Stress tolerant plant species spread in the road-net

Božena Šerá



Roads are known for being corridors for not only migration of small animals, but also expansive, invasive and halophytic plants. At least sixteen wildly growing halophytes and many other salt-tolerant species were found along various types of roads in the Czech Republic. The most halophytes belonged to the families of Poaceae (23%) and Asteraceae (20%). Since many plants growing along roads are weeds, there is a real danger that these plants will invade nearby agricultural crops. Thus biological degradation of agricultural areas can be started.


weed; invasive; road-net; salinity; Poaceae

Full Text:



Bernhardt-Romermann A., Kircher M., Kudernatsch T., Jacobi G. & Fischer A., 2006, Changed vegetation composition in coniferous forests near to motorways in Southern Germany, The effect of traffic-born pollution, Environmental Pollution 143: 572-581.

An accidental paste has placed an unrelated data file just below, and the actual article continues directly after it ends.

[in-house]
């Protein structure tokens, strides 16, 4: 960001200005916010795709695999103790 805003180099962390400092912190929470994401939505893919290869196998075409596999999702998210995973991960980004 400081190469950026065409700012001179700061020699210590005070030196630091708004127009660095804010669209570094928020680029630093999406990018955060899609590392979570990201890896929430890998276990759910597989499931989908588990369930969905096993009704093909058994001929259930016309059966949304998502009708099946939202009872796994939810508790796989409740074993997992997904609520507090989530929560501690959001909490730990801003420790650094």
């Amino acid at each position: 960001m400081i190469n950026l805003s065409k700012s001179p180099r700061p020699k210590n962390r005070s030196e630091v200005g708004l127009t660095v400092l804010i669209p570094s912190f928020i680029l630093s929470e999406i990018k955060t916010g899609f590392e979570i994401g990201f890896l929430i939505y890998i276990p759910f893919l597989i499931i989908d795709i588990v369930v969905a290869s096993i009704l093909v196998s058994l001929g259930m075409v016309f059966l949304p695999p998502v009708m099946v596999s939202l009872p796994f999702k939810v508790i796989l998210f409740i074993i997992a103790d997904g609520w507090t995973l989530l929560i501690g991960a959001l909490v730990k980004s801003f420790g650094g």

Ellenberg H., Weber H. E., Düll R., Wirth V., Werner W. & Paulißen D., 1991, Zeigerwerte von Pflanzen in Mitteleuropa, Scripta Geobotanica 18: 9-160.

Hansen M. J. & Clevenger A. P., 2005, The influence of disturbance and habitat on the presence of non-native plant species along transport corridors, Biological Conservation 125: 249-259.

Pyšek P., Sádlo J. & Mandák B., 2002, Catalogue of alien plants of the Czech Republic, Preslia 74: 97-186.

Šerá B., 2008, Road vegetation in Central Europe - an example from the Czech Republic, Biologia 63: 1081-1084.

Šerá B., 2010, Road-side herbaceous vegetation: life history and habitat preferences, Polish Journal of Ecology 58: 69-79.

Truscott A. M., Palmer S. C. F., McGowan G. M., Cape J. N. & Smart S., 2005, Vegetation composition of roadside verges in Scotland: the effects of nitrogen deposition, disturbance and management, Environmental Pollution 136: 109-118.

Partnerzy platformy czasopism